One afternoon as George was on the way back to the old police station on Sinclair Lewis Boulevard from a call, he heard from dispatch that there was a bank robbery in progress downtown. As he drove past the station and toward the bank, he could see the bank manager outside pointing to the robber as he crossed the street.
“I parked the squad car sideways in the street to block traffic and laid my shotgun out on the hood. The robber had his hand in his jacket. I told him to stop and lay down in the street or I’d shoot him. He ignored me so I told him again and then he got down. It turns out he had a butcher knife in his jacket,” George remembers.
At that time, in the old City Hall and Police Station, there were three jail cells. The robber was locked up there and in “no time at all” there was an FBI agent from St. Cloud there to pick him up. The police found out later that the robber’s accomplice was waiting in a parked car for him. When she saw him being apprehended, she took off.
It was George Tierweiler who hired the first female police officer in the department. She was Pam Jenson, hired in the mid 1980s. She later retired as a captain with the Stearns County Sheriff.
George remembers that everyone was as prepared as possible for the new millennium, Jan. 1, 2000.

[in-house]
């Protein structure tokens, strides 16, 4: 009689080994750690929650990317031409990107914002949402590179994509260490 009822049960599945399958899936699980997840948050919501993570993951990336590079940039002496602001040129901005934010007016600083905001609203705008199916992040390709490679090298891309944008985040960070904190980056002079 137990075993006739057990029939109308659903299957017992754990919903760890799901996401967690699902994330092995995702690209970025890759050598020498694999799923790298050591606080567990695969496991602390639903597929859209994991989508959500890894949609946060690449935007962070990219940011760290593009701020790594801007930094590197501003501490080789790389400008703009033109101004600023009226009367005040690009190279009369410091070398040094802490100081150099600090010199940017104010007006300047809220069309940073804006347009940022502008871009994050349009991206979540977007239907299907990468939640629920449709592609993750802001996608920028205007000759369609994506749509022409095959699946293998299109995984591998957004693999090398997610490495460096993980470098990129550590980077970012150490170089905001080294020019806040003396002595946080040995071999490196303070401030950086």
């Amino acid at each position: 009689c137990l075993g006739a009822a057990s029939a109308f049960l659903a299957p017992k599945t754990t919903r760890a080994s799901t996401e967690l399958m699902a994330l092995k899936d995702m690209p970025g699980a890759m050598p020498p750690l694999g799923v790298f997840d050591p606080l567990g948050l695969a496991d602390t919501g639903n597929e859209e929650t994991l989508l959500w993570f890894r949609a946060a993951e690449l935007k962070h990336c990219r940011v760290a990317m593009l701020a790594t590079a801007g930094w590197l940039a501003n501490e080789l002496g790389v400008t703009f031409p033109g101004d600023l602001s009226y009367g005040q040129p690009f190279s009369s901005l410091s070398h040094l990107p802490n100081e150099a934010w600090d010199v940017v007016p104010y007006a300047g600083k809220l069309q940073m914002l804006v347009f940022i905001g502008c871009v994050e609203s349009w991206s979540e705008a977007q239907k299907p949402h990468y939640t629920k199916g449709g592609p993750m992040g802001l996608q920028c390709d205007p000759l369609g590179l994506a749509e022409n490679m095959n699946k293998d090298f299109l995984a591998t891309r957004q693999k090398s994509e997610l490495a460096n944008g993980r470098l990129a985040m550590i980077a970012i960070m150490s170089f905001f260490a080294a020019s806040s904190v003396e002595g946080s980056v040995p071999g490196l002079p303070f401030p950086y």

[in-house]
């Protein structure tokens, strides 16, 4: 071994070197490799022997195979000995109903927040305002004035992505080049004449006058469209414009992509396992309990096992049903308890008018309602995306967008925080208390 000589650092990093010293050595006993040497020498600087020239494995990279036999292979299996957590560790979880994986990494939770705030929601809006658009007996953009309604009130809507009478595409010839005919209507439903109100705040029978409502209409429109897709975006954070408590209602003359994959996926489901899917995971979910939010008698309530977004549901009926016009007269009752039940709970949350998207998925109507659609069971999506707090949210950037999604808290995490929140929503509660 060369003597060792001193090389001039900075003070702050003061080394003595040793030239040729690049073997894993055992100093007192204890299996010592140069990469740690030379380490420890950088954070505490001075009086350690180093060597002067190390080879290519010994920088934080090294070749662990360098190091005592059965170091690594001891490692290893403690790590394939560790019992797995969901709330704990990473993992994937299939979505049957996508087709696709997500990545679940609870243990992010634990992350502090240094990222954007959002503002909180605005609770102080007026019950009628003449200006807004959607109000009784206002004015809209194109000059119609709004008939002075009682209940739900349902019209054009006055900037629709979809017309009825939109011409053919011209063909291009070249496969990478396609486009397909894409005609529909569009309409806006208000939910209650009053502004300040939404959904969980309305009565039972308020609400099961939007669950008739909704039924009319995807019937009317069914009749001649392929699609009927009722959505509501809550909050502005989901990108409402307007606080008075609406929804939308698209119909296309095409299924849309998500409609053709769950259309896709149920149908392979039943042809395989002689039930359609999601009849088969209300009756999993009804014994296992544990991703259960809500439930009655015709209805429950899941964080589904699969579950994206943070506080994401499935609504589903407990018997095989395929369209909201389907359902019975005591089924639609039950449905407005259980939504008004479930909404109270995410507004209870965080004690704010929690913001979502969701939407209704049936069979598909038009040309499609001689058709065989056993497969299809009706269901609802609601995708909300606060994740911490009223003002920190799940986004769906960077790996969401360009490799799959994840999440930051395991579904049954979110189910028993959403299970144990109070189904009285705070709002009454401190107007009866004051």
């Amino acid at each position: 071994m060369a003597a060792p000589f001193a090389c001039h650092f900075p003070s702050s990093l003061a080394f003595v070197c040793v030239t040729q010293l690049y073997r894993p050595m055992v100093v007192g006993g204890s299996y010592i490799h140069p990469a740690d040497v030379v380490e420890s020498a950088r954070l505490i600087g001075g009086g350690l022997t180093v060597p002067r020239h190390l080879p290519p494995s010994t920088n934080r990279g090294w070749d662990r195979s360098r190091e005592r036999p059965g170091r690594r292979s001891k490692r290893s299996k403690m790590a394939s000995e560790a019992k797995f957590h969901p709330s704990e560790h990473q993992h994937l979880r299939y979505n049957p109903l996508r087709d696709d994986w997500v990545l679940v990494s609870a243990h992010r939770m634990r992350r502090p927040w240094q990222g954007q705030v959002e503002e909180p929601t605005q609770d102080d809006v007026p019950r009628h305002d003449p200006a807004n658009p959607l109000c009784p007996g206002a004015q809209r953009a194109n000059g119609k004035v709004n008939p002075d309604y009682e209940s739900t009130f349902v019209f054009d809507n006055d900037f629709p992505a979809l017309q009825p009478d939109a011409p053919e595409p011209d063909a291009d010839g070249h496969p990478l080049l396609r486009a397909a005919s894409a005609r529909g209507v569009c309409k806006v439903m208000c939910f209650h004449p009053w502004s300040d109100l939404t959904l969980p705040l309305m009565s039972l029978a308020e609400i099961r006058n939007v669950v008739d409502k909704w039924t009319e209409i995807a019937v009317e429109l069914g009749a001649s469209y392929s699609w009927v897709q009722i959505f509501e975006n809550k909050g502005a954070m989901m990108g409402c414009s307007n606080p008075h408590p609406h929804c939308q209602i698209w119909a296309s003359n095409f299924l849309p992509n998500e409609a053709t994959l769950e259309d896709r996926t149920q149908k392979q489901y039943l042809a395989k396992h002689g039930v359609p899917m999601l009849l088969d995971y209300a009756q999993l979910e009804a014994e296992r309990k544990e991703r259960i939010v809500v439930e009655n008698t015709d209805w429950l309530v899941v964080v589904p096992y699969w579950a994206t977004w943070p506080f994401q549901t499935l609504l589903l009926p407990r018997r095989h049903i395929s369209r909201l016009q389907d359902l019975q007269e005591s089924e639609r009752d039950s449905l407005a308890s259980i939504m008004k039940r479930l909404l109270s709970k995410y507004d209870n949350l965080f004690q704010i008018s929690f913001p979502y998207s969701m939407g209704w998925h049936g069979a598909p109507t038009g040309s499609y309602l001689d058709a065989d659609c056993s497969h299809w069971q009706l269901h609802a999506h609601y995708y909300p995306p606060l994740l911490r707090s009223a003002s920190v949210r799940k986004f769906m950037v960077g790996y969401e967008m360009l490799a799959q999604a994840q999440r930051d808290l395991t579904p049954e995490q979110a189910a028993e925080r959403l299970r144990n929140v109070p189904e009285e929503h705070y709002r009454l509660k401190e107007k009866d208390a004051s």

“Everyone was on duty that night, but we never had a problem,” he said.
There are moments that hold a special place in the chief’s heart, such as a time when he did school patrol at 8 a.m. every morning.
“There was one little girl who wouldn’t cross unless I carried her. It’s things like that I remember best — the good things,” George said.
Another high point was the result of a medical call that he answered along with Mike Denny. A man had a heart attack and was lying on the sidewalk.
“We did CPR and brought him back,” George said. “We each received a lifesaving award for that.”
But one thing that began happening in increasing numbers was suicide. It was heartwrenching answering a suicide call, especially when the person was a friend. One of those calls was the last straw for George.
“The last suicide call I went to was for a fellow firefighter,” he said. “When that happened, I went home and told Shirley, ‘I just don’t know if I want to do this any more.’”
George knew that he had enough time in to retire with a full pension. He had been on the police force 28 years, with five more years in city maintenance. It was just time. So he retired at age 55, in 2000.
What he remembers the most is the camaraderie with other policemen, getting to know them and trusting them.
“If the state troopers called, or another sheriff’s department, if Melrose called, we’d run down there and help them. We helped each other out – it was like a brotherhood,” he said.
It wasn’t until about five years ago that George visited a doctor about the pains in his finger joints. He was told it was rheumatoid arthritis, for which he takes medication once a week.
“I attribute that to standing on the back of a truck in -10 or -30 weather shoveling sand. It’s not like sitting in a heated cab with an automatic sander,” he said.
Not too long ago, George and Shirley were sitting at Lucky’s in Meire Grove when a retired state trooper, 91-year-old Bud Nordine, walked in with his wife, Darla. The four sat together and talked for a good long while.
“Something like that doesn’t happen too often,” George said. “Most of the people I worked with are dead or retired somewhere else.”
It was a good long career filled with helping people in the community.
“I loved it,” he said.